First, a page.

I’ve known for a long time that writing every day is very helpful to my productivity. In the past couple of days, I’ve been reminded that, at least for my fiction writing, it’s also very important to start early in the day.

I’ve always found this a little hard. It’s tough to get going on fiction, even if I’ve got an outline, or have left off writing at a ragged edge where I know just what needs to come next. Faced with that—or, especially, faced with a blank page—it’s very easy to fritter away a few minutes (or a few hours).

Over the past couple of days, I have started early, and have rediscovered a bit of magic: Once I get my brain back into the story space, it solves problems wonderfully well—even when I’m not writing. While I make a mug of tea, I’ll realize that a scene with a phone call should be redrafted as a face-to-face meeting. In the time it takes me to walk to lunch and back, I’ll figure out that two cardboard characters can be combined into one three-dimensional character. As I shower, I’ll figure out how to replace a dull scene with a one-sentence lead-in to the next scene. (But only if I take my shower after the first writing session of the morning.)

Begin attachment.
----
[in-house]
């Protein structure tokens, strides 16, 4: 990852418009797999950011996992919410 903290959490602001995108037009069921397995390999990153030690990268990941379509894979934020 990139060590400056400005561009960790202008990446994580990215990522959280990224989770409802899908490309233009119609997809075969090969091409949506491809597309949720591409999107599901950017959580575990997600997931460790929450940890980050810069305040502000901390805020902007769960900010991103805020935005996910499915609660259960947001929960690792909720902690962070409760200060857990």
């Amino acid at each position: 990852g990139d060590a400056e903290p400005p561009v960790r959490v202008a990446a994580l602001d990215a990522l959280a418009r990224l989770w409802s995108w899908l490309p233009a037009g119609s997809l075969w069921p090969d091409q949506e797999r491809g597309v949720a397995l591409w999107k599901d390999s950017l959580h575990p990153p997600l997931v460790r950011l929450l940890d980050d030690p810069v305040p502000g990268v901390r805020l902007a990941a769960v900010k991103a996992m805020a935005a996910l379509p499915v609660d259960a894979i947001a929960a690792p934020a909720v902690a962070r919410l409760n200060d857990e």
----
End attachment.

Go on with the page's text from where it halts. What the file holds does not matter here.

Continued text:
This happens all the time, and if I don’t get started writing until late in the day, it becomes a source of frustration. The ideas will start coming, and I’ll still be fresh and anxious to start working on them—but I’ll be out of time. It’ll be evening. I’ll want to spend time with Jackie, doing something together.

So, a reminder to me: If I’m writing fiction, I want to start early. It’s more productive and more fun.

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